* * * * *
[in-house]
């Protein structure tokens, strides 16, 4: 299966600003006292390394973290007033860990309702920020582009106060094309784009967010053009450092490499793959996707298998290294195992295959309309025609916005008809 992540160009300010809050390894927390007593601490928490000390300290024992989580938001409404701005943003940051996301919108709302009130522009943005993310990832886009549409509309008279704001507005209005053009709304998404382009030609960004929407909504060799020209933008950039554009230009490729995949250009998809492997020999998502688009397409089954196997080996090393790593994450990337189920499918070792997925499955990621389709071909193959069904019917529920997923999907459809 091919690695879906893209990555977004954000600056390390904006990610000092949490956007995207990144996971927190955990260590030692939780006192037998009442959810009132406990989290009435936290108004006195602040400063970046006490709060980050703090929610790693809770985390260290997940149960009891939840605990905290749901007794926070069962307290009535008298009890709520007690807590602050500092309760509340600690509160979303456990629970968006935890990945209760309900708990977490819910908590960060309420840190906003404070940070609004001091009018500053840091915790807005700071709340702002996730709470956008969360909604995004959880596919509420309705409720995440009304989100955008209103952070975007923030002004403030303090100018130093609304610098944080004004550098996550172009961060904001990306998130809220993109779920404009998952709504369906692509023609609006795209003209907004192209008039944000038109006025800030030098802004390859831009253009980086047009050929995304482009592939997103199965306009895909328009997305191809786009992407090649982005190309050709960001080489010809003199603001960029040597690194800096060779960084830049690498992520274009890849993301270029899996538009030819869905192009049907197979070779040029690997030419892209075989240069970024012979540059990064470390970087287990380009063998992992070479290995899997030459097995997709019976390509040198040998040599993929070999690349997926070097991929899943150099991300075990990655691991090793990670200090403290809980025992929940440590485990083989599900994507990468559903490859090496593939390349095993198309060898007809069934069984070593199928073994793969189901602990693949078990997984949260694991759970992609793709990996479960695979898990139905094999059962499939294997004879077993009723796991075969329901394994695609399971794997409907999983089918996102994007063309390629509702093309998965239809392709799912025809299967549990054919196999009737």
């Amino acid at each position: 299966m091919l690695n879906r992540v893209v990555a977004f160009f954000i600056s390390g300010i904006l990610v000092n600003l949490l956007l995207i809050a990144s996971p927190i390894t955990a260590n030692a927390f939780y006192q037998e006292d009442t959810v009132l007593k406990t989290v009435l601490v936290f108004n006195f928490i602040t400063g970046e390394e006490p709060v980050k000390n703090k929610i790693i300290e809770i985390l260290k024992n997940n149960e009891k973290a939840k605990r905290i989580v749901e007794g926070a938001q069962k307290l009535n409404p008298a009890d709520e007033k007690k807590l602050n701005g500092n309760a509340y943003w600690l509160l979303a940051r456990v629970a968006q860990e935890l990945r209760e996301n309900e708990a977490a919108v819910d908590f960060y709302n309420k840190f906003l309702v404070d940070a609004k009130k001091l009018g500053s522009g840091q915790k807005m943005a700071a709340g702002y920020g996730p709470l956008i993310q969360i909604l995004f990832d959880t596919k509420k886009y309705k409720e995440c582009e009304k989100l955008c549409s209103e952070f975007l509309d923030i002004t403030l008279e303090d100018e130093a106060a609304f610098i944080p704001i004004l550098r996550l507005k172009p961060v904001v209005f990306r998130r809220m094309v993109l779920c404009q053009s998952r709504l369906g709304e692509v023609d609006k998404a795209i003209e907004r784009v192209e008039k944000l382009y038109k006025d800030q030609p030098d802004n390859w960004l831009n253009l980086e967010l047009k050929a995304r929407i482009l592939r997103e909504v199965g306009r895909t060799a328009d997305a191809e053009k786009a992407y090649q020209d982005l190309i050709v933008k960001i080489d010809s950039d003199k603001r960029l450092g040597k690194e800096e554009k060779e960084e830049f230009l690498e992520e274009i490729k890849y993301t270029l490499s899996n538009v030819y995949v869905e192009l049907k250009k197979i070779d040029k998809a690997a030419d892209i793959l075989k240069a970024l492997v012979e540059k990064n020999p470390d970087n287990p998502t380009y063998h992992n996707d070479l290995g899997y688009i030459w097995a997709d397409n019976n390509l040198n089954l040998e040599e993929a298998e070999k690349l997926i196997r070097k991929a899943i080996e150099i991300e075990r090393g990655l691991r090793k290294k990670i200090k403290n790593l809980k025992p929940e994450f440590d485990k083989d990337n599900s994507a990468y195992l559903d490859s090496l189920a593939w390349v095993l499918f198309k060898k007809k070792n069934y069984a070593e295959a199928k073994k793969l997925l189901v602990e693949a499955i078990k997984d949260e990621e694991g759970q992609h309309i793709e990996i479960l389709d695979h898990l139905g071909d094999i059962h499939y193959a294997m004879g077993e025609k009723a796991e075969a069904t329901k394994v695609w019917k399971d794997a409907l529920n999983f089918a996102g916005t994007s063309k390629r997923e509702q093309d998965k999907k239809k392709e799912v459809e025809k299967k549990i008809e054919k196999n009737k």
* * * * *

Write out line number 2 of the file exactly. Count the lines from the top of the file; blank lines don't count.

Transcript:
């Protein structure tokens, strides 16, 4: 299966600003006292390394973290007033860990309702920020582009106060094309784009967010053009450092490499793959996707298998290294195992295959309309025609916005008809 992540160009300010809050390894927390007593601490928490000390300290024992989580938001409404701005943003940051996301919108709302009130522009943005993310990832886009549409509309008279704001507005209005053009709304998404382009030609960004929407909504060799020209933008950039554009230009490729995949250009998809492997020999998502688009397409089954196997080996090393790593994450990337189920499918070792997925499955990621389709071909193959069904019917529920997923999907459809 091919690695879906893209990555977004954000600056390390904006990610000092949490956007995207990144996971927190955990260590030692939780006192037998009442959810009132406990989290009435936290108004006195602040400063970046006490709060980050703090929610790693809770985390260290997940149960009891939840605990905290749901007794926070069962307290009535008298009890709520007690807590602050500092309760509340600690509160979303456990629970968006935890990945209760309900708990977490819910908590960060309420840190906003404070940070609004001091009018500053840091915790807005700071709340702002996730709470956008969360909604995004959880596919509420309705409720995440009304989100955008209103952070975007923030002004403030303090100018130093609304610098944080004004550098996550172009961060904001990306998130809220993109779920404009998952709504369906692509023609609006795209003209907004192209008039944000038109006025800030030098802004390859831009253009980086047009050929995304482009592939997103199965306009895909328009997305191809786009992407090649982005190309050709960001080489010809003199603001960029040597690194800096060779960084830049690498992520274009890849993301270029899996538009030819869905192009049907197979070779040029690997030419892209075989240069970024012979540059990064470390970087287990380009063998992992070479290995899997030459097995997709019976390509040198040998040599993929070999690349997926070097991929899943150099991300075990990655691991090793990670200090403290809980025992929940440590485990083989599900994507990468559903490859090496593939390349095993198309060898007809069934069984070593199928073994793969189901602990693949078990997984949260694991759970992609793709990996479960695979898990139905094999059962499939294997004879077993009723796991075969329901394994695609399971794997409907999983089918996102994007063309390629509702093309998965239809392709799912025809299967549990054919196999009737």